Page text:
I do the same with tank tops for my DD (and for me)

            sarah in nyc

          2. carolfresia | | #10

            Sarah, I read somewhere that Sandra Betzina also made all her kids' pants with identical fronts and backs. It works well both with diapers and with those little cylindrical bodies many kids have.  And incidentally, my son wore a pair of Gap 9-12 mos. shorts till he was 4; length wasn't a big issue 'cause they were shorts (and no knees to wear out, either), and once the diapers were gone, he had all that room left for himself. I felt as if I should write an annual thank you note to the kind relatives who gave him those shorts when he was born!  

            I second the idea of either measuring a well-fitting garment and comparing it to the pattern, or simply overlaying the garment on the pattern (or vice versa--works both ways) to compare. I have found that the Kwik Sew patterns, as someone else pointed out, are excellent--they run much truer to size (at least for my average-sized kids), and just don't seem to be drafted with all that extra ease or shoulder width. The "Sewing for Babies/Toddlers/Children" master pattern books are wonderful--they have all the pattern pieces for very basic garments, and then lots of instructions for revising the patterns slightly to make other garments. They're well written, so if you're tentative about pattern adjustment, these books are also a terrific lesson in how to adapt patterns to create new styles.

            Carol

          3. sarahkayla | | #11

            some kids just don't out grow clothing.. my nearly 8 YO just pulled on the sweater my father bought him for his first birthday... It was a 3T.. ok it did look skimpy...but it fit.

            also those baby gap clothes are terribly forgiving... I remember when my oldest was 3 and wearing a 5 and she wet her pants in the park...she wore her infant brother's baby gap cotton knit pants home...they looked like capris on her... Laura ashley clothing also had the amazing abitilty to fit for ever.. and given how spendy they are.. it was very welcome.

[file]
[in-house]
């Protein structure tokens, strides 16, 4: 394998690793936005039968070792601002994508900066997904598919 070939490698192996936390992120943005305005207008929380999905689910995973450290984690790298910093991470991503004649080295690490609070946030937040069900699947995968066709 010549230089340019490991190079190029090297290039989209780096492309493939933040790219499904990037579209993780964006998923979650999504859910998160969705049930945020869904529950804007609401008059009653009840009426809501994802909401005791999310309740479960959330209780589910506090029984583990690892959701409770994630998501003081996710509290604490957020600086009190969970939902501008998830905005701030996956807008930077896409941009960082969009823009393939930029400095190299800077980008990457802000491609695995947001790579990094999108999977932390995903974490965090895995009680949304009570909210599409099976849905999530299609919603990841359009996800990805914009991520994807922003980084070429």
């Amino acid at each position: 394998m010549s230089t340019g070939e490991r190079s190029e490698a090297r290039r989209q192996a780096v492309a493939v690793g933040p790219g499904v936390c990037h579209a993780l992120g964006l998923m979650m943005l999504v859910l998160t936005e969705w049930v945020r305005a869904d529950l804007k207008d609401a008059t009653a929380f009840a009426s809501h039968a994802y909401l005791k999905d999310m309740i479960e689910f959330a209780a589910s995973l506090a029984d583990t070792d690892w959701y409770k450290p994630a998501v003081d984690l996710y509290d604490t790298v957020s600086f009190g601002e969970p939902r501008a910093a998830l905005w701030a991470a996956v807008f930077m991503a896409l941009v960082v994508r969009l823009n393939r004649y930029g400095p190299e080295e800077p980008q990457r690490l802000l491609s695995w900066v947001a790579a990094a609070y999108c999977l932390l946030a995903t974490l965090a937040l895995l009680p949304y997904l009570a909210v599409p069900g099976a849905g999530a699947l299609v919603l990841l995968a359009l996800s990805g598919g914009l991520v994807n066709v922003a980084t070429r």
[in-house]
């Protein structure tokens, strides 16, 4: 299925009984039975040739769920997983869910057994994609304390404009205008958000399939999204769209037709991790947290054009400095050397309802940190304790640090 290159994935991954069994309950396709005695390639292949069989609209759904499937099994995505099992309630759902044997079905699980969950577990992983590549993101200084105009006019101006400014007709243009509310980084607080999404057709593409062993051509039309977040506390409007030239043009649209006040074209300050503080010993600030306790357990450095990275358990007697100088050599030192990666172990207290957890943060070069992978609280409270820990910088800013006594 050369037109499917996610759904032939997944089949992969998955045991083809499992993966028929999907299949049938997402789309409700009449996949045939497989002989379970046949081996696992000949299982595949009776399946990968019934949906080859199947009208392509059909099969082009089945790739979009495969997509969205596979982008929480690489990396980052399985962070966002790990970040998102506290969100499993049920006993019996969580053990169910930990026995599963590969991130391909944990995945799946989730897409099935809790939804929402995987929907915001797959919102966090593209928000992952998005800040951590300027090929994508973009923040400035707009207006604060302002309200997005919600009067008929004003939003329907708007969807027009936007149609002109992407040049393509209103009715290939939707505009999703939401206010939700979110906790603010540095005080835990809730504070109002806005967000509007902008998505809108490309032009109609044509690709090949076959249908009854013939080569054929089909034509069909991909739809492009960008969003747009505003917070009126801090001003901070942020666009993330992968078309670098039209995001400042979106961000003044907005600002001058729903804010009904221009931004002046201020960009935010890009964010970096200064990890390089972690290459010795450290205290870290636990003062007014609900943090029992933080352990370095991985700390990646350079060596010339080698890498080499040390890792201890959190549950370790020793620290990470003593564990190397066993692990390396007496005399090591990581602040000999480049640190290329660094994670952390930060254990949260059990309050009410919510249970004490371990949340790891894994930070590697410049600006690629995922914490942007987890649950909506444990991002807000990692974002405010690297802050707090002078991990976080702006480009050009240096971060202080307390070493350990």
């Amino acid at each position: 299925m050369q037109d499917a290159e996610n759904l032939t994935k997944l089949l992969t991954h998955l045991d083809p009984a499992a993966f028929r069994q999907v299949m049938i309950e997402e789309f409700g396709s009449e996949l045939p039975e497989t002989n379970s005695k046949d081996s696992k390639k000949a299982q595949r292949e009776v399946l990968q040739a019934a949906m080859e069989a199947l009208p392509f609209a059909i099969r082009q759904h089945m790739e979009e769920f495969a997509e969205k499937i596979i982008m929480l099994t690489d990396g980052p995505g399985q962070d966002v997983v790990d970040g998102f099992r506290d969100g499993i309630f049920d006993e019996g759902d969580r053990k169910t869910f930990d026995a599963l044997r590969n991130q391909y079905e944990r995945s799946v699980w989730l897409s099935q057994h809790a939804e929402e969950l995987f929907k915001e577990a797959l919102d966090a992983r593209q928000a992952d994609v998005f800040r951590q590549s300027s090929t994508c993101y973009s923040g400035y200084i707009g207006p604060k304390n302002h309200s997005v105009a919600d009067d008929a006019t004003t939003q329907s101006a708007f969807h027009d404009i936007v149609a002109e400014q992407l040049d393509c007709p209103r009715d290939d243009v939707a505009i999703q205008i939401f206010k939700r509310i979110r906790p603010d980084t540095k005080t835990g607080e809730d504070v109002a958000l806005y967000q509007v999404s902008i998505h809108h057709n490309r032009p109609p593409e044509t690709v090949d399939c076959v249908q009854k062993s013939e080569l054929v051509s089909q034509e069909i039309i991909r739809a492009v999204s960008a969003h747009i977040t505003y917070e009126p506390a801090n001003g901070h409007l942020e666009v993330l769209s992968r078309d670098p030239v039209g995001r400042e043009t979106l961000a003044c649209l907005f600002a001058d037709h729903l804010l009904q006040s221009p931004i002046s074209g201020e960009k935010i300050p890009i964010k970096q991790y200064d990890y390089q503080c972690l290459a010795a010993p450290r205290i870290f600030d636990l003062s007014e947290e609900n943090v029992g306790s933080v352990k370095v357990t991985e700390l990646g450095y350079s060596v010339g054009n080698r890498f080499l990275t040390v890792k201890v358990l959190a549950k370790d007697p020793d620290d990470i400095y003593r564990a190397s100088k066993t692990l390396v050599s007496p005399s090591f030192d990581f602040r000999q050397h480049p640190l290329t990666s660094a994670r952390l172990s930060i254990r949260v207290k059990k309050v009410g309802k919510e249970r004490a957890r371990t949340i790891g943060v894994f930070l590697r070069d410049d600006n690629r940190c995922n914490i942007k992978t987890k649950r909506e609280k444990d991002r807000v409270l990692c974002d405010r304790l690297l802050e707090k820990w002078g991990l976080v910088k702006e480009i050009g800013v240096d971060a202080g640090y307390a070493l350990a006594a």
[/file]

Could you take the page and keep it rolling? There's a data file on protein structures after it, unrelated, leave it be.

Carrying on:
I just wish I knew how to sew clothing better when my oldest was little.. she just expressed the same regret when i made a tutu for my cousin's baby.

            sarah in nyc

          4. carolfresia | | #12

            You're so right. I myself wore a wonderful mohair sweater knitted by an aunt (I think--it was a double hand-me-down by the time I got it) from the time I was about 10 till I was in college. It went from being a big, fluffy jacket to being a snug, fluffy, 3/4-length sleeve cardigan.

            So why is it that since I passed my 40th birthday I outgrow my clothes every year?! It's that terrible shift from only vertically upward growth to only horizontally outward growth.  

            Carol

  2. stitchmd | | #2

    You can substitute for the tissue fitting by placing the pattern pieces on something that does fit him. As for huge, he'll grow very fast, so hopefully nothing will go to waste. I quickly gave up sewing for my kids other than Halloween costumes as they outgrew everything too quickly. What I did do was make deep hems on the legs and sleeves of things so they'd last through some growth. Kids clothing increases very little in width from size to size, most of the difference is in length as growth is primarily vertical.